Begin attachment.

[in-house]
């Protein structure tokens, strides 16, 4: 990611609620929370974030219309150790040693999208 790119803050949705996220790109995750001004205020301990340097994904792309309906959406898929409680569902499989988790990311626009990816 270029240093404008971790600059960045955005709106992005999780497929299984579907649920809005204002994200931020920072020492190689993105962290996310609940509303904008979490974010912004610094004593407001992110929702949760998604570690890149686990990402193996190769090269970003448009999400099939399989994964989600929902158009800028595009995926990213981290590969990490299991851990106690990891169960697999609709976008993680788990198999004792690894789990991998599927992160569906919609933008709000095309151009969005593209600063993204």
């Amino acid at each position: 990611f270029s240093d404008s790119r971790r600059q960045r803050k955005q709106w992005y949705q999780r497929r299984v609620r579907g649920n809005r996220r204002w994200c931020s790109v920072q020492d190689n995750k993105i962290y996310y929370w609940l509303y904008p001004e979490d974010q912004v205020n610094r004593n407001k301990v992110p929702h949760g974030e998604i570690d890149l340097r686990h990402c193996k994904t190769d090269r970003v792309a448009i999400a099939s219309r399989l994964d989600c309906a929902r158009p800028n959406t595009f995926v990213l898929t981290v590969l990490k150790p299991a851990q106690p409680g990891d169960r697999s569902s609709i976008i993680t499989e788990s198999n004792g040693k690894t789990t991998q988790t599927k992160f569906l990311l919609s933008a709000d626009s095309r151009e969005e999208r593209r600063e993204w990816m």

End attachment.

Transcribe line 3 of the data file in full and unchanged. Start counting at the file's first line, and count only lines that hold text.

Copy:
């Amino acid at each position: 990611f270029s240093d404008s790119r971790r600059q960045r803050k955005q709106w992005y949705q999780r497929r299984v609620r579907g649920n809005r996220r204002w994200c931020s790109v920072q020492d190689n995750k993105i962290y996310y929370w609940l509303y904008p001004e979490d974010q912004v205020n610094r004593n407001k301990v992110p929702h949760g974030e998604i570690d890149l340097r686990h990402c193996k994904t190769d090269r970003v792309a448009i999400a099939s219309r399989l994964d989600c309906a929902r158009p800028n959406t595009f995926v990213l898929t981290v590969l990490k150790p299991a851990q106690p409680g990891d169960r697999s569902s609709i976008i993680t499989e788990s198999n004792g040693k690894t789990t991998q988790t599927k992160f569906l990311l919609s933008a709000d626009s095309r151009e969005e999208r593209r600063e993204w990816m």